Ensure Security Groups Rules Block External Access to Vulnerable Ports

To expand on the previous tip, the default security group—and all other security groups—should block access to ports used by potentially vulnerable services such as FTP (21) and Telnet (23), as well as default ports for services that should not be accessible from external IPs, such as MySQL (3306), PostgreSQL (5432), and MongoDB (27017),

Remove Hardcoded API Keys and Database Passwords

It’s often convenient to hardcode API keys, passwords, and other secrets in the code that you run on AWS. For example, if you need to make an API call, it’s natural to put the authentication key in the code. However, this can create a significant security vulnerability if the code becomes accessible to bad actors, which can happen on your servers or in version control.

Avoiding hardcoded keys is particularly urgent when your code accesses services using AWS credentials. Instead, use environmental variables or the AWS credentials files, as described in the Best practices for managing AWS access keys.

Enable Amazon GuardDuty for Automated Threat Detection

Amazon GuardDuty is a threat detection service that monitors accounts, resources, and data for suspicious activity, alerting users when it finds a potential issue. It uses machine learning algorithms and other techniques to analyze log data from AWS CloudTrail for patterns that match known threats. GuardDuty is a valuable tool for discovering malicious activity that might otherwise go unnoticed.

Bonus Tip: Automate Security Checks With KirkpatrickPrice

Throughout this article, you may have been thinking that complying with cloud security best practices is time-consuming and complex. That’s why we created our AWS Security Scanner, which scans and reports over 50 common AWS security vulnerabilities, including many we looked at in this article.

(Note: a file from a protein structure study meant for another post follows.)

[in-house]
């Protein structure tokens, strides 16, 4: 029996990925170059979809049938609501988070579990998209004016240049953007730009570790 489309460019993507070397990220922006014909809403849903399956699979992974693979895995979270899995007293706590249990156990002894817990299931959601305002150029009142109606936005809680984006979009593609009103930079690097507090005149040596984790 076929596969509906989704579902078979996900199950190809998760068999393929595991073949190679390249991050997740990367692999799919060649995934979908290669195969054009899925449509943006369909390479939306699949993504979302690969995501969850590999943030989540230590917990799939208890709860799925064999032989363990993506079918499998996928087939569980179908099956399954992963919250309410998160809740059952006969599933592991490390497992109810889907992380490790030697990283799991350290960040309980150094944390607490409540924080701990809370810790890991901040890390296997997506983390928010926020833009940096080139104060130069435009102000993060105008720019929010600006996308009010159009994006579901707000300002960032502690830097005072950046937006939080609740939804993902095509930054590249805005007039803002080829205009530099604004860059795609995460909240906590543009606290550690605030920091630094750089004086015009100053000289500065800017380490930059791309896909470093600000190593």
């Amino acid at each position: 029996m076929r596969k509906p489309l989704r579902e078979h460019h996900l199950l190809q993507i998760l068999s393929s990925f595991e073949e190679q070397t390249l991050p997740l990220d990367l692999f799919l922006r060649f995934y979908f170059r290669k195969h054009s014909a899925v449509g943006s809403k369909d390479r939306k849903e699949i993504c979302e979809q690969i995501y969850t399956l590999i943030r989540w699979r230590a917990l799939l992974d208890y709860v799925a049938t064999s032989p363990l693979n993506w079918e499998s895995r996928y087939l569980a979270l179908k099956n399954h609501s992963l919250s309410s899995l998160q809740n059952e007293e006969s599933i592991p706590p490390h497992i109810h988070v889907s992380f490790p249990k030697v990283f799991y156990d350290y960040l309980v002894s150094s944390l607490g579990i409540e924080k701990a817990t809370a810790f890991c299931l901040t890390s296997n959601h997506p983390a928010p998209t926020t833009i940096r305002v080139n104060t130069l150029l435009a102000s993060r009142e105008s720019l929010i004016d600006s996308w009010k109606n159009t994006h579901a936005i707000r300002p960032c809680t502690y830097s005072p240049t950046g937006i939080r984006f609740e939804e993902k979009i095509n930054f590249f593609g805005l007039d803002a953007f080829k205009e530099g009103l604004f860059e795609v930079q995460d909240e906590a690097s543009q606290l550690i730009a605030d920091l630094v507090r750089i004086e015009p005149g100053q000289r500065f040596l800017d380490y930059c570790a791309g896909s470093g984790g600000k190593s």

Visit KirkpatrickPrice’s AWS Cybersecurity Services to learn more about our AWS Security Scanner and to access an extensive library of AWS security educational content.

How to Implement a Data Governance Strategy

It’s almost a cliché to point out that data is an asset and should be managed accordingly. We all know data has value and that, when correctly leveraged, it helps businesses to optimize operations ranging from human resources to manufacturing to marketing. Recent advances in data science and machine learning have made data even more valuable. But the phrase “data is an asset” misses a vital detail. Data is an asset only if it’s accurate, securely stored in compliance with relevant regulations, and available to those who can use it. 

Data systems that fail to fulfill these criteria may be a potential asset, but at best, they are less valuable than they might be, and at worst, they are a liability. 

Data governance aims to put data on the same footing as other business assets, including financial assets. Any effective business creates, documents, and enforces policies and procedures for managing financial assets. Policies originate at the top of the organization, are implemented by managers and employees, and influence many business operations. 

Data governance follows a similar pattern, but here the goal is to ensure that data assets are managed in such a way as to support data-powered business capabilities while ensuring that it doesn’t become a technological or legal liability. 

This article explores data governance, its key components, and the relationship between data governance and compliance.  

What is Data Governance?

Data governance is the policies, practices, and procedures that allow a business to realize the full benefits of data. Data governance aims to formalize control of data assets. In doing so, it empowers organizations and their leadership to exercise authority and guide decisions about data and its collection, storage, and processing.

Businesses without a data governance strategy manage data to some degree, but usually in an ad-hoc, informal manner, with managers and departments responsible for the data that falls within their area of responsibility. The organization as a whole has little insight into or formal control over its data assets.

Fundamentally, data governance is about empowering businesses to make the most of their data. In more concrete terms, the benefits of implementing a data governance strategy include:

  • The ability to meet regulatory requirements around data security and privacy.
  • The ability to leverage data to increase revenue and profits. 
  • Comprehensive, coherent, and standardized data collection, processing, and access workflows.
  •  A cross-organizational framework that limits rework, eliminates siloes, and ensures data can be leveraged across the business. 
  • Employees and managers who are empowered to use data in the service of business objectives. 
  • Data management systems with accountability and transparency. 

Data Management vs. Data Governance